North Carolina’s Secret Shame have recorded some very driving and energetic goth rock for their debut LP Dark Synthetics. While often tagged as a post-punk act, their sound has a lot in common with the UK acts that drew on early goth’s pub-rock and glam influences, with a dash of American death rock for flavour. The results are good in all the ways straighforward goth rock can be; the songs are dramatic and camp in equal measures, with urgency and plenty of atmosphere slathered atop.
The heart of every song on the LP is the rhythm section, which pairs fast, punky bass playing with rumbling drums that roll forward and create momentum and rhythm guitar for extra muscle. Spiny lead guitars are then mixed to pierce through the din, reinforcing melody where needed, and setting up vocalist Lena’s forceful contralto. It’s a solid recipe, and in practice has a ton of versatility: “Comfort” feels like a pumped-up version of an early Cure track, where “Creature” has a nervous, chattering vibe, its fast tempo providing lift for big vocal spikes and short blasts of guitar notes.
The back half of the LP shows the band slowing things down somewhat, allowing a little more room in the mix for breathy keys and the opportunity for Lena to explore the upper register. “Haunter” and “Calm” show the band moving at slower speeds without losing any of the tightness or drive of their more aggressively paced tracks. The former is especially good, inserting big drum rolls and male backing vocals to match Lena’s more ethereal approach. Closer “Storm” splits the difference, slowly building to a burst of noisy, squealing guitar and triplet kicks, intense and brooding in contrast to its sanguine opening.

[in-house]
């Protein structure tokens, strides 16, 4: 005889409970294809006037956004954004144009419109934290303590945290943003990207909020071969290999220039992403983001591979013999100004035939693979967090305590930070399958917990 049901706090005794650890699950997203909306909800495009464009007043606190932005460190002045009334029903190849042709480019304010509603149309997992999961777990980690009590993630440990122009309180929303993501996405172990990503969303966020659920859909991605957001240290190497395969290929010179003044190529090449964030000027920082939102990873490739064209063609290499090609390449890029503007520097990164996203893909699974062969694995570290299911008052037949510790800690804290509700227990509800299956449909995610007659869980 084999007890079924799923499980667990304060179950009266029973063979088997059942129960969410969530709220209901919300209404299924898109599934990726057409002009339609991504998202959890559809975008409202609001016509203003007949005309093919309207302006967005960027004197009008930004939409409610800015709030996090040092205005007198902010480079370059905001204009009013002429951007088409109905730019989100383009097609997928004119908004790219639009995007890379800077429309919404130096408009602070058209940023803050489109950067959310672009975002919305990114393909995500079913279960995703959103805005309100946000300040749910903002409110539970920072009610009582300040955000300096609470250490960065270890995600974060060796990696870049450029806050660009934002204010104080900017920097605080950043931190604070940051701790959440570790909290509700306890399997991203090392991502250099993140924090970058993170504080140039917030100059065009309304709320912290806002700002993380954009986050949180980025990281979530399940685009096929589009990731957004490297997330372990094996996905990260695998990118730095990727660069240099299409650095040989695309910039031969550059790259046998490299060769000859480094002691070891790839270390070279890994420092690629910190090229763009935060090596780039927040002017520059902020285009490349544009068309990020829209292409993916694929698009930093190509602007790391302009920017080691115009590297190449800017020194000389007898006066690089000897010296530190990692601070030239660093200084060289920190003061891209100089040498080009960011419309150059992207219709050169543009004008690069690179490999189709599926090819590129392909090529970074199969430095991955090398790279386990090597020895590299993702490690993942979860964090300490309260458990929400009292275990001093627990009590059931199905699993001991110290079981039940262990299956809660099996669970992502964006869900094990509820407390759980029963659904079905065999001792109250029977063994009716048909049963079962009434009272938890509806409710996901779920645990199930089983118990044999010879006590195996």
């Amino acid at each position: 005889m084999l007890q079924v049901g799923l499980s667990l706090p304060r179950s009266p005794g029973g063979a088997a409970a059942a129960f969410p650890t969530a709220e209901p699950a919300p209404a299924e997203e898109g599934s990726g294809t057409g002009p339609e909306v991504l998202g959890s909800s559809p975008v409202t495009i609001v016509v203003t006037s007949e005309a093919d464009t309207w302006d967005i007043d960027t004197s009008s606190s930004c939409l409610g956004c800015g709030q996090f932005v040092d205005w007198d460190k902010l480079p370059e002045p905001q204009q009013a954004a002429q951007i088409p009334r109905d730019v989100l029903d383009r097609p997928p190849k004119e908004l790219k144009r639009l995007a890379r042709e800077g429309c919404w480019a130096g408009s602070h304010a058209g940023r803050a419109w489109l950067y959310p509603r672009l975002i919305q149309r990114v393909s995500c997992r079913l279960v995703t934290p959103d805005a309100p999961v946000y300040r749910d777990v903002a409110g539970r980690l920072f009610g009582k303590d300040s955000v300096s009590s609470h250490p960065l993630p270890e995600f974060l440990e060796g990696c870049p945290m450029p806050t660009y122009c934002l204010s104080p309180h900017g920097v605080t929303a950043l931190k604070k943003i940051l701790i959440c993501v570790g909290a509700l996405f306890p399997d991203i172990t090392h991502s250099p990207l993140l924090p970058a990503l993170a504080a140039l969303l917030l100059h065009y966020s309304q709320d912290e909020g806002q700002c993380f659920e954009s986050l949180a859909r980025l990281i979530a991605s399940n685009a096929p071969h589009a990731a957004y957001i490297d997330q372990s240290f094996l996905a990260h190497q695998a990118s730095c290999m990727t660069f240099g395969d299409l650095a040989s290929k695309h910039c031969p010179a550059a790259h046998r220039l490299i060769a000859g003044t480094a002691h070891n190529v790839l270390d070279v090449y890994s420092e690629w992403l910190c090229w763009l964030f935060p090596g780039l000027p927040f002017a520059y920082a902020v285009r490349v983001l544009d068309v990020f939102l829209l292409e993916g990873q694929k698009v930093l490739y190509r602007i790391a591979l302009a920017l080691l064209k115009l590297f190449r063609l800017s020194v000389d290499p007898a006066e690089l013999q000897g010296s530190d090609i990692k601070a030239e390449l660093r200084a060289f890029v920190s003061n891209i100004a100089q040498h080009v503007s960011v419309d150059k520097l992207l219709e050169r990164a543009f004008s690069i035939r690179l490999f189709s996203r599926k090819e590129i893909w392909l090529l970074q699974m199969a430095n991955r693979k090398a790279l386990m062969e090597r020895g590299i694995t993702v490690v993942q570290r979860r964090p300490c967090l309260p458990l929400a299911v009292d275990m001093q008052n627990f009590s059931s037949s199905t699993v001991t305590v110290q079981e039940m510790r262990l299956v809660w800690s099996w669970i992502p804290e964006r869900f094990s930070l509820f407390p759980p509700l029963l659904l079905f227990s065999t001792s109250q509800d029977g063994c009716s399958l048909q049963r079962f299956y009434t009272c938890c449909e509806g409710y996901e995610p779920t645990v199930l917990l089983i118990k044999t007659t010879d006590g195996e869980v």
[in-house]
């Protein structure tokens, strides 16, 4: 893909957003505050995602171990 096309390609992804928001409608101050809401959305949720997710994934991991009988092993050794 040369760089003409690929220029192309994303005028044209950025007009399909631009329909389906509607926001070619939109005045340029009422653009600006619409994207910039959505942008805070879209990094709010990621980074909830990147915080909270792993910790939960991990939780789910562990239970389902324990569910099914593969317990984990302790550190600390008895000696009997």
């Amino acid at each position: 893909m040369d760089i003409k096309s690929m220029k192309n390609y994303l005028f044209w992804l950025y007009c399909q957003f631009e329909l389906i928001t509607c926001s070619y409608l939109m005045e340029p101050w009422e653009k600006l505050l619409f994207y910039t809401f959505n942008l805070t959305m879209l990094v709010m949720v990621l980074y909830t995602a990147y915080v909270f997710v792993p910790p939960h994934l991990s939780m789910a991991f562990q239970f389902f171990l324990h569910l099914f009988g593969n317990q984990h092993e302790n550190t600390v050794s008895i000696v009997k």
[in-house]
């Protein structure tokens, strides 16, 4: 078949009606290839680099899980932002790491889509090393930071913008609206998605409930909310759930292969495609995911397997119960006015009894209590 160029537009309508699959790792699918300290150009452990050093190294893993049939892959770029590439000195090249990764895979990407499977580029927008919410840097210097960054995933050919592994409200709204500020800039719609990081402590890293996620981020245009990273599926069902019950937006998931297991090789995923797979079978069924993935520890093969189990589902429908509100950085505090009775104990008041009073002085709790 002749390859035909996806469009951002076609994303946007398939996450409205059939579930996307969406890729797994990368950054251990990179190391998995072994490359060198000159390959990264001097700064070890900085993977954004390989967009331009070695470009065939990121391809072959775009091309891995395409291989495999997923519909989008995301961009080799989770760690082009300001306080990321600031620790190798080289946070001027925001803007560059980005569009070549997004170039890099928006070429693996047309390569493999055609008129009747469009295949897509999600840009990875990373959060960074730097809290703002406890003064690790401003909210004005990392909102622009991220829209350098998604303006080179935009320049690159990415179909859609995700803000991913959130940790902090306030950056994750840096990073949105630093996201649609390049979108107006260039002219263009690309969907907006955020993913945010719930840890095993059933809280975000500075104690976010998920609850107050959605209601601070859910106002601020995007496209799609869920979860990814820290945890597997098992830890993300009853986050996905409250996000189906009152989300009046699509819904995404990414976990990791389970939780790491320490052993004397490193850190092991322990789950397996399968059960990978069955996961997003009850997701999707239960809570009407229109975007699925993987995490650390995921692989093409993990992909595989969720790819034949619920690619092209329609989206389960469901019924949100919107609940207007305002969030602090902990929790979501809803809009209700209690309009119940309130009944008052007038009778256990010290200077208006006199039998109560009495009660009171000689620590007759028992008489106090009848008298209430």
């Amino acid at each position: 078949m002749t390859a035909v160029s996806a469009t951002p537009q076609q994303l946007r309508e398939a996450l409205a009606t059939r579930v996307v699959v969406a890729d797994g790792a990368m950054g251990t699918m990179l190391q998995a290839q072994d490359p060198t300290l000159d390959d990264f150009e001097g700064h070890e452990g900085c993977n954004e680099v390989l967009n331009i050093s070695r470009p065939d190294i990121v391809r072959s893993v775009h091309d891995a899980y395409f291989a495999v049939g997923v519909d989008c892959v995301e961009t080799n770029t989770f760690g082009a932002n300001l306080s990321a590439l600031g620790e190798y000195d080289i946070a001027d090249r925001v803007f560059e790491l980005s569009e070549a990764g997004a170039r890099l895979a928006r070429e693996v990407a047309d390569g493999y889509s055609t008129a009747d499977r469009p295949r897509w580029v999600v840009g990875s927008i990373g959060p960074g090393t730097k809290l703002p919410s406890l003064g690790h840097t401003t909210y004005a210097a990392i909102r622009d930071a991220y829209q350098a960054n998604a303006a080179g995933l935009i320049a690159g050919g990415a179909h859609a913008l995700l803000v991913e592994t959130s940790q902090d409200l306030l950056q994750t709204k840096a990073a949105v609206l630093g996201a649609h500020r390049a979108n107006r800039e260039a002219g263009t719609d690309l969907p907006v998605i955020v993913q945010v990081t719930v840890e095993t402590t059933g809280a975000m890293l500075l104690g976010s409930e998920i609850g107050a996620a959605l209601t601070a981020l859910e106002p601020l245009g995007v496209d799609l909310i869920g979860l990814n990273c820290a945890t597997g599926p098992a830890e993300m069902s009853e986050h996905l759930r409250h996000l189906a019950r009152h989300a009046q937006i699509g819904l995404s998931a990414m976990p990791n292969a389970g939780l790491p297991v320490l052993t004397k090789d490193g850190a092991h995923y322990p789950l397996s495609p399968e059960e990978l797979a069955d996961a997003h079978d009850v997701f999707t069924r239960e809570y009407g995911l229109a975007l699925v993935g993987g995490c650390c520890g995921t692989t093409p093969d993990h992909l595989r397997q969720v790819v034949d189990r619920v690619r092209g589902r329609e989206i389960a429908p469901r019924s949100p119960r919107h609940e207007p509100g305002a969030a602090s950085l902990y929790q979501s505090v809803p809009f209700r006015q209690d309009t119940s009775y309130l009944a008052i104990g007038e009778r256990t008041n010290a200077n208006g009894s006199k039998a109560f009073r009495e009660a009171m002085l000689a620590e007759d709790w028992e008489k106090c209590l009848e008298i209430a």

At under a half an hour in length, and with most songs clocking in between 3 and 4 and a half minutes Dark Synthetics is the work of a band who have figured otu what works for them and how to present it in a digestible package with no wasted time or effort. Efficiency in delivery without sacrificing mood and liveliness is nothing to scoff at, and is a big part of what makes Secret Shame appealing; they come across as a band with no time to waste, and lots of effort to get across.